As of today, Khagolshalas have contributed to the discovery of more than 7203 asteroids. The last one was HLV2514 by Vaidehi Vekariya and Radhika Lakhani from Surat. Space India’s 17-year-old Aabhaas Sikka also made a miniature satellite, RamanSat 2 which was launched by NASA in June 2019.
So, what goes into discovering an asteroid? We asked Mr. Sachin Bahmba, Chief Managing Director, Space India. “International Astronomical Search Collaboration (IASC) declares discovery of any new asteroid as ‘PRELIMINARY’ and not confirmed ‘DISCOVERY’. PAN-STARRS, the Panoramic Survey Telescope, and Rapid Response System are mandated to take a follow-up image of the discovered asteroid. In case the image is taken, International Astronomical Union’s Minor Planet Centre (MPC) officially recognizes the discovery as ‘PROVISIONAL (confirmed) DISCOVERY’ and is given a temporary designation. Alternatively, the follow-up image is not taken, and it remains a ‘PRELIMINARY DISCOVERY,’ explained Sachin. “Temporary designation is given to a Provisional Asteroid Discovery by the MPC. Once a reliable orbit of the asteroid is calculated, it is called a Numbered Asteroid Discovery with a permanent designation given by MPC. It takes a minimum of six years to calculate the orbit of the Asteroid,” he added. Taking this forward, the second, third, and fourth observations of an asteroid have to be confirmed by NEO.
Paridhi (translates to the circumference or boundary) is a flagship project of Space India with a goal to popularize hands-on science. Students are trained to calculate the circumference of the Earth by measuring angles of the shadow cast by the sun on a given day, at a specific location. The method is 3000 years old and was developed by the astronomer Eratosthenes. This project was initiated in 2010 with the intention to encourage experimentation with simple objects. Participation in Paridhi has remained open to all age groups. It is typically conducted on days of Equinoxes and Solstices.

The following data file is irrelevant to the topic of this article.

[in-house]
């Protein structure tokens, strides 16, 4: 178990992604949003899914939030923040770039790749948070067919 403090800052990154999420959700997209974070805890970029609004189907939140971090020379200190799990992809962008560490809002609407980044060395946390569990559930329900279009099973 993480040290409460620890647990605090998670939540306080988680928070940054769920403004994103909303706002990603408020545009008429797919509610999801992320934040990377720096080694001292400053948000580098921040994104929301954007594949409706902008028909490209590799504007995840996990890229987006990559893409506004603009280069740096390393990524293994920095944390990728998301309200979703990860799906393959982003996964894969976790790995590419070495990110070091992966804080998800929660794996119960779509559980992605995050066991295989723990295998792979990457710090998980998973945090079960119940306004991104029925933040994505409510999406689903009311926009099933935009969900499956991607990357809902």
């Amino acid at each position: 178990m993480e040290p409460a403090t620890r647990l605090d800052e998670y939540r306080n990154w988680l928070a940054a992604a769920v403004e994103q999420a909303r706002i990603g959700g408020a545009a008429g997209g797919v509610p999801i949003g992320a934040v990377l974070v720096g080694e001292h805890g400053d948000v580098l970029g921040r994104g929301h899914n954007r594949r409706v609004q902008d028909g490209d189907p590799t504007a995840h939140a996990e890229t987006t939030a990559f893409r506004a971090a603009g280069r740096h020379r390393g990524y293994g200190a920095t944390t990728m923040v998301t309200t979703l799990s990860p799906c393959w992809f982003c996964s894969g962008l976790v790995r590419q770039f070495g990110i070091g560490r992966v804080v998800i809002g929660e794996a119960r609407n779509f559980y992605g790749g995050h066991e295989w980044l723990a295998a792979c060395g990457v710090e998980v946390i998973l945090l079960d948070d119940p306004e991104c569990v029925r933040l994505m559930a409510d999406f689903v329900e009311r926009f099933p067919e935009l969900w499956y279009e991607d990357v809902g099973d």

Participants get to learn basic concepts of geometry and trigonometry through experimentation. Some are trained to train others. Space India has stayed open to reach out to schools interested to host this project in their neighborhoods much in coherence with its goal of popularizing science among the masses.
“They have much to look forward to as space sciences thrive in India. Indian Space Research Organization (ISRO) successfully sent a spacecraft to Mars in the first attempt. It then launched 104 satellites in one go! The next 50 years belong to Space Exploration,” says Sachin. “With India’s Chandrayaan and Gaganyaan missions, we as a nation, are set to propel ourselves in niche science and technology domains. Gaganyaan will provide a unique micro-gravity platform in space for conducting experiments and testbed for future technologies. It will enable India to participate as a collaborating partner in future Global space exploration initiatives with long-term national benefits. We need our young generations to be prepared and ready to take the lead in this field.”
Listen in to Season 2 on Asteroids of a podcast series by the Jet Propulsion Laboratory to learn about discoveries of asteroids and challenges faced by different missions.